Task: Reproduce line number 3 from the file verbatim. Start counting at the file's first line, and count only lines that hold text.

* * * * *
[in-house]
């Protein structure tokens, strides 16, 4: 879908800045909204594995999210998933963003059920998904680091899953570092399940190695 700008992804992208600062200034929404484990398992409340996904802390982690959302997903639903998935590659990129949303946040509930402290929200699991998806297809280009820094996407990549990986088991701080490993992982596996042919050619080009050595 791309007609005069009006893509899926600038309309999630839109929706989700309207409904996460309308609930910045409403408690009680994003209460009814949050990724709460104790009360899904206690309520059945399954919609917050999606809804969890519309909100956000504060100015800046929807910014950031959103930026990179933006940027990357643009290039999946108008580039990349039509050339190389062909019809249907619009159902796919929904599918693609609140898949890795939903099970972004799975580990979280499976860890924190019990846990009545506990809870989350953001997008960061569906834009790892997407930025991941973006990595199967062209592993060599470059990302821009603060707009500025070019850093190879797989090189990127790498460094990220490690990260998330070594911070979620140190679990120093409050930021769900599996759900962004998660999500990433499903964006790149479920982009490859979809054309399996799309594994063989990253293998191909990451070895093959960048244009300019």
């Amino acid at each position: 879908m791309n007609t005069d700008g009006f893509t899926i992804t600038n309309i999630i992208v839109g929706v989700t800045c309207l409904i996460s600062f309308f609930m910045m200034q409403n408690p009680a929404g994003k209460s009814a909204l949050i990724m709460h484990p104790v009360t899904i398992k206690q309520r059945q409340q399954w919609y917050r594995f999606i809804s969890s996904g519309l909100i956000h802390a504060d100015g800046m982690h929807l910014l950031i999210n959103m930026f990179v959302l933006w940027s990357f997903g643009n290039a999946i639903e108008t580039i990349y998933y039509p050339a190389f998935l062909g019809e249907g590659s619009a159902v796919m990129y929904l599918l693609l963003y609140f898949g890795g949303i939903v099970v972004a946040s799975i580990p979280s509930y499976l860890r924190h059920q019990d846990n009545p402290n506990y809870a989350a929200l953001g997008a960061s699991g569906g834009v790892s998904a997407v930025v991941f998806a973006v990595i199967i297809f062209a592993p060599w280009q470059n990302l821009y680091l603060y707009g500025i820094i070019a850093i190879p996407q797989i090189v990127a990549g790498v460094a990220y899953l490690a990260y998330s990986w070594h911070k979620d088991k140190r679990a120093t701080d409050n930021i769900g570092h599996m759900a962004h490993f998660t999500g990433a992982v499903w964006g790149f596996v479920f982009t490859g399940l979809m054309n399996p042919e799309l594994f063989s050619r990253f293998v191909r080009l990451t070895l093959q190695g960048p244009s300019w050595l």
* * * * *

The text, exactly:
């Amino acid at each position: 879908m791309n007609t005069d700008g009006f893509t899926i992804t600038n309309i999630i992208v839109g929706v989700t800045c309207l409904i996460s600062f309308f609930m910045m200034q409403n408690p009680a929404g994003k209460s009814a909204l949050i990724m709460h484990p104790v009360t899904i398992k206690q309520r059945q409340q399954w919609y917050r594995f999606i809804s969890s996904g519309l909100i956000h802390a504060d100015g800046m982690h929807l910014l950031i999210n959103m930026f990179v959302l933006w940027s990357f997903g643009n290039a999946i639903e108008t580039i990349y998933y039509p050339a190389f998935l062909g019809e249907g590659s619009a159902v796919m990129y929904l599918l693609l963003y609140f898949g890795g949303i939903v099970v972004a946040s799975i580990p979280s509930y499976l860890r924190h059920q019990d846990n009545p402290n506990y809870a989350a929200l953001g997008a960061s699991g569906g834009v790892s998904a997407v930025v991941f998806a973006v990595i199967i297809f062209a592993p060599w280009q470059n990302l821009y680091l603060y707009g500025i820094i070019a850093i190879p996407q797989i090189v990127a990549g790498v460094a990220y899953l490690a990260y998330s990986w070594h911070k979620d088991k140190r679990a120093t701080d409050n930021i769900g570092h599996m759900a962004h490993f998660t999500g990433a992982v499903w964006g790149f596996v479920f982009t490859g399940l979809m054309n399996p042919e799309l594994f063989s050619r990253f293998v191909r080009l990451t070895l093959q190695g960048p244009s300019w050595l």